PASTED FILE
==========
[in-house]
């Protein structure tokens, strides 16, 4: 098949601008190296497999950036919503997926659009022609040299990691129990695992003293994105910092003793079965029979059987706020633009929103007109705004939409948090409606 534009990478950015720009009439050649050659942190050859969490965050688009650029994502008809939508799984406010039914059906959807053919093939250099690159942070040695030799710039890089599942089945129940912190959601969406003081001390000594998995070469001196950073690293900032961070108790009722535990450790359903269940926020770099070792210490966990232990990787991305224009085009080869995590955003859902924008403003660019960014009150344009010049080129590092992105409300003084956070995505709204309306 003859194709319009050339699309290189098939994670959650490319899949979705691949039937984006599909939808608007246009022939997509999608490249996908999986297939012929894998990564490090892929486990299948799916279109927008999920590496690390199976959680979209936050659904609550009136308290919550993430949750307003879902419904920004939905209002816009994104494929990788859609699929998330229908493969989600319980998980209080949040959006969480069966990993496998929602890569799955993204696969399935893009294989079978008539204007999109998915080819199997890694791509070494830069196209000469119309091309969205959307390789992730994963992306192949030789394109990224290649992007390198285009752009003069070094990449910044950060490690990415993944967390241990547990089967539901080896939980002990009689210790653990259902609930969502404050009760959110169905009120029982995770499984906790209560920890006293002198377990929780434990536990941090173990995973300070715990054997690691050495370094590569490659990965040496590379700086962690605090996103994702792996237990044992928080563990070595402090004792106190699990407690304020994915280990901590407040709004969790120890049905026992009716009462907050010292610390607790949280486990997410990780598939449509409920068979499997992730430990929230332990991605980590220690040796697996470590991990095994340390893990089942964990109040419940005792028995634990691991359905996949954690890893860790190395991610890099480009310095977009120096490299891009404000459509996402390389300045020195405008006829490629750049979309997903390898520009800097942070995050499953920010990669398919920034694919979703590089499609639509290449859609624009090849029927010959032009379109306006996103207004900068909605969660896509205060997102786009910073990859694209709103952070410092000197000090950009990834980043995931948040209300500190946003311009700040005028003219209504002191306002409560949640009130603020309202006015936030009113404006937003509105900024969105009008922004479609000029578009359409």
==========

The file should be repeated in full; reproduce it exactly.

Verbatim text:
[in-house]
């Protein structure tokens, strides 16, 4: 098949601008190296497999950036919503997926659009022609040299990691129990695992003293994105910092003793079965029979059987706020633009929103007109705004939409948090409606 534009990478950015720009009439050649050659942190050859969490965050688009650029994502008809939508799984406010039914059906959807053919093939250099690159942070040695030799710039890089599942089945129940912190959601969406003081001390000594998995070469001196950073690293900032961070108790009722535990450790359903269940926020770099070792210490966990232990990787991305224009085009080869995590955003859902924008403003660019960014009150344009010049080129590092992105409300003084956070995505709204309306 003859194709319009050339699309290189098939994670959650490319899949979705691949039937984006599909939808608007246009022939997509999608490249996908999986297939012929894998990564490090892929486990299948799916279109927008999920590496690390199976959680979209936050659904609550009136308290919550993430949750307003879902419904920004939905209002816009994104494929990788859609699929998330229908493969989600319980998980209080949040959006969480069966990993496998929602890569799955993204696969399935893009294989079978008539204007999109998915080819199997890694791509070494830069196209000469119309091309969205959307390789992730994963992306192949030789394109990224290649992007390198285009752009003069070094990449910044950060490690990415993944967390241990547990089967539901080896939980002990009689210790653990259902609930969502404050009760959110169905009120029982995770499984906790209560920890006293002198377990929780434990536990941090173990995973300070715990054997690691050495370094590569490659990965040496590379700086962690605090996103994702792996237990044992928080563990070595402090004792106190699990407690304020994915280990901590407040709004969790120890049905026992009716009462907050010292610390607790949280486990997410990780598939449509409920068979499997992730430990929230332990991605980590220690040796697996470590991990095994340390893990089942964990109040419940005792028995634990691991359905996949954690890893860790190395991610890099480009310095977009120096490299891009404000459509996402390389300045020195405008006829490629750049979309997903390898520009800097942070995050499953920010990669398919920034694919979703590089499609639509290449859609624009090849029927010959032009379109306006996103207004900068909605969660896509205060997102786009910073990859694209709103952070410092000197000090950009990834980043995931948040209300500190946003311009700040005028003219209504002191306002409560949640009130603020309202006015936030009113404006937003509105900024969105009008922004479609000029578009359409």